In your small business’s marketing story, you probably talk about how you first imagined your product, how you brought together your team, and how you created your business culture. However, what few businesses fail to mention is how they could afford to do all that.
Funding is an essential step in building a business: Without money, you cannot gain the tools and talent you need to generate success. Yet, money is a tricky topic when it comes to storytelling marketing. Consumers are often all too aware that small businesses are seeking profits, and any mention of the green stuff might put them off. Still, not only is it possible to tastefully include stories of your small business’s funding adventures ― it is beneficial to be transparent about how you get the money you need.
If you are eager to add more detail to your business narrative, you should consider telling your funding story. To do so without offending your audience, you might reflect on the following questions:
Where Did You Get Your Startup Funding?
Maybe you made a successful pitch to a powerful venture capital firm. Maybe you convinced your friends and family to contribute to your cause. Maybe, even, you scrimped and saved for years to have enough cash to make your business dreams come true without anyone else’s financial help. Somehow, some way, you procured the money to fund your business, and somewhere in those experiences there is a fascinating story.
As with any part of your business narrative, the way you tell the story is just as important as its content. It is possible to add drama and squeeze meaning from nearly any experience. For example, rather than mentioning your crowdfunding campaign, you can describe the backbreaking effort of shooting and marketing your video as well as the emotional highs and vindication of seeing contributions stack up. Indeed, successful crowdfunding shows that you are mindful of your audience and interested in creating products that your customers truly want. Similarly, a successful bootstrapping story will illustrate your determination to accomplish your goals, and a tale of venture capitalists or angel investors proves that your business is exceedingly promising. Your initial funding story can be a valuable tool in explaining your brand.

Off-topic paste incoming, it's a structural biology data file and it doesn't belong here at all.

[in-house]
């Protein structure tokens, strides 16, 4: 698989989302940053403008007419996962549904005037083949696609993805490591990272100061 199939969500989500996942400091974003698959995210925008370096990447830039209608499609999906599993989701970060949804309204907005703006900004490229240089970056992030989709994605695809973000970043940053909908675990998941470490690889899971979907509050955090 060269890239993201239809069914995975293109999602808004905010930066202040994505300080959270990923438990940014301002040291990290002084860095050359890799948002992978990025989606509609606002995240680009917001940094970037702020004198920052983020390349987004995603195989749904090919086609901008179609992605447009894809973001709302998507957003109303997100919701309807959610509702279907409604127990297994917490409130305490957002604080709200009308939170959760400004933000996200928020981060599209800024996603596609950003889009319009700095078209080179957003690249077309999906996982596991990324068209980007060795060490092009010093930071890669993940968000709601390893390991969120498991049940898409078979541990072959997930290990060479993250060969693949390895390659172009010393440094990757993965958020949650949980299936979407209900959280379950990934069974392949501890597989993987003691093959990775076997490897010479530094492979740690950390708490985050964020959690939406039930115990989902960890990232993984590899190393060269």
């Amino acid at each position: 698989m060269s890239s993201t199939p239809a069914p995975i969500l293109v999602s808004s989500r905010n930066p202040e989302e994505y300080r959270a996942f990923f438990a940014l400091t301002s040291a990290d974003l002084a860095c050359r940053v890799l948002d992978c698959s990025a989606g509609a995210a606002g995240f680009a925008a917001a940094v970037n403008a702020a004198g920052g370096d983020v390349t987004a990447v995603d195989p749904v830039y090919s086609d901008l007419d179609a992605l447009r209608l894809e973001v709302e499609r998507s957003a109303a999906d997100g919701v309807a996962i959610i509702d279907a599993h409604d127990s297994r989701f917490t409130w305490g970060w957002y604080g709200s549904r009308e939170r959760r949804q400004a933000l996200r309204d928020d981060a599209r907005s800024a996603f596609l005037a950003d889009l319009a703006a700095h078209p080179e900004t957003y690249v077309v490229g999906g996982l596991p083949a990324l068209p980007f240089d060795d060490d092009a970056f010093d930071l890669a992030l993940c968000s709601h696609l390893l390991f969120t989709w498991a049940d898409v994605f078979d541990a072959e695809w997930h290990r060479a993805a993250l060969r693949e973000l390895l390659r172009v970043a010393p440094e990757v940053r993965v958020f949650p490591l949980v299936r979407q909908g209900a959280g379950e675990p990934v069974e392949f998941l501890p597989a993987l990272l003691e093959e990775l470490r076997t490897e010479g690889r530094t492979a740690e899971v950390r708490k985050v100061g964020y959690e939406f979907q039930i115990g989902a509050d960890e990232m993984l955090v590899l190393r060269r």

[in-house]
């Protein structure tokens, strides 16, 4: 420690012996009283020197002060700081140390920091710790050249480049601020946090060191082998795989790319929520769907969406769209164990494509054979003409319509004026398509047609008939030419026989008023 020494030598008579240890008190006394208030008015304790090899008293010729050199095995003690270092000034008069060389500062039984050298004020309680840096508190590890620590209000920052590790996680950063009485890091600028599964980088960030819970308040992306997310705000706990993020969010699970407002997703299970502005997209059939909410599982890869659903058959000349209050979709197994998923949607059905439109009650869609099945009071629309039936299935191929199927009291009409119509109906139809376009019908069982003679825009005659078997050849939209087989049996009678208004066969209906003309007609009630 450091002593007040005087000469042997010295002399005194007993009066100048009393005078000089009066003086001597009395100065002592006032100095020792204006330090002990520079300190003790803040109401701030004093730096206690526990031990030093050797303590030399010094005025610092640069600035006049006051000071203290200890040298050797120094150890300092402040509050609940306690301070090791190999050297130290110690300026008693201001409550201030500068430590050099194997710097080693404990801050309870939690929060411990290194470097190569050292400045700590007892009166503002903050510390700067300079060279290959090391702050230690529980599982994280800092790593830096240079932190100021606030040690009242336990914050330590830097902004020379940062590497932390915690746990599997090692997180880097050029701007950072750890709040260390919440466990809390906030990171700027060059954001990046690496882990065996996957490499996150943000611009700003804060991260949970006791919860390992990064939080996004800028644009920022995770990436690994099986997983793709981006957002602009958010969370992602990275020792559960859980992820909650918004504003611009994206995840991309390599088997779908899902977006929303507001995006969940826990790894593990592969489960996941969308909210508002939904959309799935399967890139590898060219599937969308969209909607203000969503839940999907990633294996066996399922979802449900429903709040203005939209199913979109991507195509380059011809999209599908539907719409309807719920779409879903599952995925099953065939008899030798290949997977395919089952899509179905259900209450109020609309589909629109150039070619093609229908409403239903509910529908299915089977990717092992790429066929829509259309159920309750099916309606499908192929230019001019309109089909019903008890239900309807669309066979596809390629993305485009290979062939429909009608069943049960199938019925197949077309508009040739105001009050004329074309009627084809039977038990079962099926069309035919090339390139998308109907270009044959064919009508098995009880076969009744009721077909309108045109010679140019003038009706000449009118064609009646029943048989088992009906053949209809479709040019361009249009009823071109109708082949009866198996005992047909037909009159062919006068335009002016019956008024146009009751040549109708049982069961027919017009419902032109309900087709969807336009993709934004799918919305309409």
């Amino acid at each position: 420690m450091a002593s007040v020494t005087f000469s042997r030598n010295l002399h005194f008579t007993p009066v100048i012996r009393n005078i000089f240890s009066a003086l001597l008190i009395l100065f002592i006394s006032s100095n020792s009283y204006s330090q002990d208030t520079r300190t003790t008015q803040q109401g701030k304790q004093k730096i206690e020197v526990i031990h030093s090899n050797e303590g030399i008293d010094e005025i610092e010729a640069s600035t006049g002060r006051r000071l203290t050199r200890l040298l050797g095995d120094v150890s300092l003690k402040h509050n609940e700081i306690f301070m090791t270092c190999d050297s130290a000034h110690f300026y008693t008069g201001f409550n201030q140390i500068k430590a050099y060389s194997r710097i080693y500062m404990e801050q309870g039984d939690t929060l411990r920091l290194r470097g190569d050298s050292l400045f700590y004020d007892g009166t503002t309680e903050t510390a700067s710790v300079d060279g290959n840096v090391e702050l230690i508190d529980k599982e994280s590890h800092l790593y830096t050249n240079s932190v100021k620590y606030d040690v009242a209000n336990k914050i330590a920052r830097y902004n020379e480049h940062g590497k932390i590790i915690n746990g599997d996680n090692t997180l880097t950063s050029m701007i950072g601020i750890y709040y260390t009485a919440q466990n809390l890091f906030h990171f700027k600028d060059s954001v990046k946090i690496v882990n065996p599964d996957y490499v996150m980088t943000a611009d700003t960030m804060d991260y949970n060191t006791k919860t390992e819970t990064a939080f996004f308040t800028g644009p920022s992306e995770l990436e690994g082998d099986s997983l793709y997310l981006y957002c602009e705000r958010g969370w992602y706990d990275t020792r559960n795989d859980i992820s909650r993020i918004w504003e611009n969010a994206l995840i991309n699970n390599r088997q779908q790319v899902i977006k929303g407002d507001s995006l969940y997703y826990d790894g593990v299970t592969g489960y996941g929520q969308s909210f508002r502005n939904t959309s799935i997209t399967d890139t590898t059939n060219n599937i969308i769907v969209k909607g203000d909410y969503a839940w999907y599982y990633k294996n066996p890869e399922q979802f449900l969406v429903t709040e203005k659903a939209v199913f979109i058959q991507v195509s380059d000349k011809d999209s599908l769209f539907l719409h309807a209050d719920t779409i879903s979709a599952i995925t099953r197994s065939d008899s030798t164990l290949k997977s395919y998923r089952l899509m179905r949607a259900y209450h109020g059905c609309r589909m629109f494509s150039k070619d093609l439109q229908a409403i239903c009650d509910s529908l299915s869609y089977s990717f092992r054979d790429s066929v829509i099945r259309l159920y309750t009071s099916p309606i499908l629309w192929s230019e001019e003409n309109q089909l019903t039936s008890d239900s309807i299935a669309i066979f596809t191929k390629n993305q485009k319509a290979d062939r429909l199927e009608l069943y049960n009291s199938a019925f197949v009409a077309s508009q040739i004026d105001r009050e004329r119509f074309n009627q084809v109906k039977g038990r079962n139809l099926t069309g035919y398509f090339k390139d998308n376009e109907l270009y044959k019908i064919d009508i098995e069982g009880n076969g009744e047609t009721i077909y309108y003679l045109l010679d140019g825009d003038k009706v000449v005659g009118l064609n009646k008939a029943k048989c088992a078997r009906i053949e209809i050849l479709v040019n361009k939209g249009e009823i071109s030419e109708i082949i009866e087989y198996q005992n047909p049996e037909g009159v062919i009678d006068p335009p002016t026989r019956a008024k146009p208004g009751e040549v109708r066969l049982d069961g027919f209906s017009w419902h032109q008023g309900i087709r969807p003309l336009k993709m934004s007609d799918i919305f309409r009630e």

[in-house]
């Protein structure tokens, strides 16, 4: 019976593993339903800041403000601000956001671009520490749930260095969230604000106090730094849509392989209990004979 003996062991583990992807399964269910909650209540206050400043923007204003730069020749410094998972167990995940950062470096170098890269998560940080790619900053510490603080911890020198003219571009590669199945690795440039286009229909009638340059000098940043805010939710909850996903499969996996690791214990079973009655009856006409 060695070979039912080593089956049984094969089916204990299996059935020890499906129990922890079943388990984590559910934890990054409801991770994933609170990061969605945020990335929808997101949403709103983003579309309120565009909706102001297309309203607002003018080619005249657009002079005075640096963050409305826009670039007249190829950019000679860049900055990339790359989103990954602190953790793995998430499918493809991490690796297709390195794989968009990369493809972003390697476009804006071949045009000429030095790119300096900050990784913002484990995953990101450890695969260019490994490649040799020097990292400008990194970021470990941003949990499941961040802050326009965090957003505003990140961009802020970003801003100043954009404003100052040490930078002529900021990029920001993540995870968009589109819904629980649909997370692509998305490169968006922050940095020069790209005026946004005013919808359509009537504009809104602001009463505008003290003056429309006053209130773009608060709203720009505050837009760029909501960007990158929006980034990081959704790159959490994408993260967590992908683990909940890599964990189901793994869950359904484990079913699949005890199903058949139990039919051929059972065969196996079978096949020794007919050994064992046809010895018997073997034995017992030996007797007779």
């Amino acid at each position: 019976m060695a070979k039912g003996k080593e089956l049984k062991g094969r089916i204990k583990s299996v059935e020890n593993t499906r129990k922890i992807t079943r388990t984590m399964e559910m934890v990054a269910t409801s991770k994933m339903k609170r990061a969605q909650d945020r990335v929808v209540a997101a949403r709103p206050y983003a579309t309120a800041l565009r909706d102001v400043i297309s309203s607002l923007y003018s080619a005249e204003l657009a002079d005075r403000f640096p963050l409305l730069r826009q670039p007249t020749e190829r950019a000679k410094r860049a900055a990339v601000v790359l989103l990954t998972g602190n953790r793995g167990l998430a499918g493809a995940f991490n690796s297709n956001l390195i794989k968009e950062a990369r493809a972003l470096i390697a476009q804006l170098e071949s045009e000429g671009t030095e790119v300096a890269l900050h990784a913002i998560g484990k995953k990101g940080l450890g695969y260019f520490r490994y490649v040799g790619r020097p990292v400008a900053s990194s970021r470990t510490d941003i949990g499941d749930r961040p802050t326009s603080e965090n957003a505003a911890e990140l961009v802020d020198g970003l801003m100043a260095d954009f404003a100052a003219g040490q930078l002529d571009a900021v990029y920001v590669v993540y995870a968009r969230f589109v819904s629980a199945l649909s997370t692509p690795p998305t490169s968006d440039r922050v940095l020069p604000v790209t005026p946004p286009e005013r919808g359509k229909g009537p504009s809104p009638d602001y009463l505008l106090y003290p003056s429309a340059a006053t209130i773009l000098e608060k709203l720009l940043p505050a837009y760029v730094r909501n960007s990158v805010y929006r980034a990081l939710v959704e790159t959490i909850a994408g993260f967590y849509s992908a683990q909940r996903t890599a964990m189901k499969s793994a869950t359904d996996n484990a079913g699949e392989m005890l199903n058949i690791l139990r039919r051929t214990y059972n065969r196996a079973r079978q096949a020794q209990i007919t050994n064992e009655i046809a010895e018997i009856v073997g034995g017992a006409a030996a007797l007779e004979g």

How Are You Funding Growth?
Funding is rarely ever a one-and-done endeavor. Especially during the first few years of a business’s life, you must constantly look for new sources of cash. These experiences might also be part of your funding story: For one, it can highlight the struggles your fledgling business continues to overcome, and for another, it might entice some angel to support your business.
What’s more, it might encourage you to find alternative forms of growth funding — ones that might better fit your business narrative. For example, you might look into obtaining a business line of credit for your imminent construction effort or asset purchase because it tells a better story than another boring business loan. Alternatively, you might apply for more competitive funding opportunities, like contests, incubators, or government grants, if any are available for your industry. As with your initial funding story, you should strive to describe your growth funding in an exciting and interesting way, to hold your customers’ interest and encourage them to engage with your business.
Why Do Your Customers Care?
This is a common question among business owners who are struggling to pen their business narrative for the first time. Why would a consumer care about a business’s financial roots? Don’t most consumers prefer high-quality products or outstanding deals over companies with compelling funding stories?
It is true that some audiences are swayed primarily by price and characteristics, but a growing number of consumers are paying closer attention to the businesses they support. Study after study on consumer preferences demonstrates that consumers are willing to pay marginally more for products from a company that aligns with their ideals and beliefs. Your business narrative explains your brand’s values, and your funding story contributes with messages about how you acquire and spend money. Businesses that are less transparent about their financial practices might boast dubious practices that consumers don’t agree with; the more information you can give your audience about the goodness of your business, the better.